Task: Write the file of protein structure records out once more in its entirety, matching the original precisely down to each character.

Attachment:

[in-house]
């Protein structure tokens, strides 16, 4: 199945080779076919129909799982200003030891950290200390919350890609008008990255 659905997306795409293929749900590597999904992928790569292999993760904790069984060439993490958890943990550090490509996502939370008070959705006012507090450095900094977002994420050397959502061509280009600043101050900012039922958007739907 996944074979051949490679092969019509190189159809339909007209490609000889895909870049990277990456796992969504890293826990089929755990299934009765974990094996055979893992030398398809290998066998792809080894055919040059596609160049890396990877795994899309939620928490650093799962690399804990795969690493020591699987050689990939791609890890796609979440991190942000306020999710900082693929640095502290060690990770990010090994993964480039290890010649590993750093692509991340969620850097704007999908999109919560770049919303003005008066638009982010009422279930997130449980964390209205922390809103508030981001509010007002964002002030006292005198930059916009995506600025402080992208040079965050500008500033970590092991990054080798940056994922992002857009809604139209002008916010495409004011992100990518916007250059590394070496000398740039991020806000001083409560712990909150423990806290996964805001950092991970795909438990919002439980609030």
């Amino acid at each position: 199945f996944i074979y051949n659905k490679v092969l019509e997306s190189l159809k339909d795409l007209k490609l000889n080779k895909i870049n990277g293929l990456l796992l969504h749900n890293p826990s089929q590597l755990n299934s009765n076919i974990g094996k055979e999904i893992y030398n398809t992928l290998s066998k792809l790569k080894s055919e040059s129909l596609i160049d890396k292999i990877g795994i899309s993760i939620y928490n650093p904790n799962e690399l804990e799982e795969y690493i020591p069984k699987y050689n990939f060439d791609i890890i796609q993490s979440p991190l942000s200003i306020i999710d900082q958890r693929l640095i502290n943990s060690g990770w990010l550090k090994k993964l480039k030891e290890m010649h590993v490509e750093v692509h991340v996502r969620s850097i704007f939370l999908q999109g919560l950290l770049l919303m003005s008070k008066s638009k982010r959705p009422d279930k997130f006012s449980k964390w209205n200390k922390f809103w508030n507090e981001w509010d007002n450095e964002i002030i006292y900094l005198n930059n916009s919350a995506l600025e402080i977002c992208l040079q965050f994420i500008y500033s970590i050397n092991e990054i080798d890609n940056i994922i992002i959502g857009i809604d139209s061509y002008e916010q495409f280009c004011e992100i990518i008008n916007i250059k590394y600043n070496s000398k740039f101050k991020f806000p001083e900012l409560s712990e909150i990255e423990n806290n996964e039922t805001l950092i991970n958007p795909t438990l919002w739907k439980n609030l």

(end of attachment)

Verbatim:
[in-house]
């Protein structure tokens, strides 16, 4: 199945080779076919129909799982200003030891950290200390919350890609008008990255 659905997306795409293929749900590597999904992928790569292999993760904790069984060439993490958890943990550090490509996502939370008070959705006012507090450095900094977002994420050397959502061509280009600043101050900012039922958007739907 996944074979051949490679092969019509190189159809339909007209490609000889895909870049990277990456796992969504890293826990089929755990299934009765974990094996055979893992030398398809290998066998792809080894055919040059596609160049890396990877795994899309939620928490650093799962690399804990795969690493020591699987050689990939791609890890796609979440991190942000306020999710900082693929640095502290060690990770990010090994993964480039290890010649590993750093692509991340969620850097704007999908999109919560770049919303003005008066638009982010009422279930997130449980964390209205922390809103508030981001509010007002964002002030006292005198930059916009995506600025402080992208040079965050500008500033970590092991990054080798940056994922992002857009809604139209002008916010495409004011992100990518916007250059590394070496000398740039991020806000001083409560712990909150423990806290996964805001950092991970795909438990919002439980609030």
């Amino acid at each position: 199945f996944i074979y051949n659905k490679v092969l019509e997306s190189l159809k339909d795409l007209k490609l000889n080779k895909i870049n990277g293929l990456l796992l969504h749900n890293p826990s089929q590597l755990n299934s009765n076919i974990g094996k055979e999904i893992y030398n398809t992928l290998s066998k792809l790569k080894s055919e040059s129909l596609i160049d890396k292999i990877g795994i899309s993760i939620y928490n650093p904790n799962e690399l804990e799982e795969y690493i020591p069984k699987y050689n990939f060439d791609i890890i796609q993490s979440p991190l942000s200003i306020i999710d900082q958890r693929l640095i502290n943990s060690g990770w990010l550090k090994k993964l480039k030891e290890m010649h590993v490509e750093v692509h991340v996502r969620s850097i704007f939370l999908q999109g919560l950290l770049l919303m003005s008070k008066s638009k982010r959705p009422d279930k997130f006012s449980k964390w209205n200390k922390f809103w508030n507090e981001w509010d007002n450095e964002i002030i006292y900094l005198n930059n916009s919350a995506l600025e402080i977002c992208l040079q965050f994420i500008y500033s970590i050397n092991e990054i080798d890609n940056i994922i992002i959502g857009i809604d139209s061509y002008e916010q495409f280009c004011e992100i990518i008008n916007i250059k590394y600043n070496s000398k740039f101050k991020f806000p001083e900012l409560s712990e909150i990255e423990n806290n996964e039922t805001l950092i991970n958007p795909t438990l919002w739907k439980n609030l």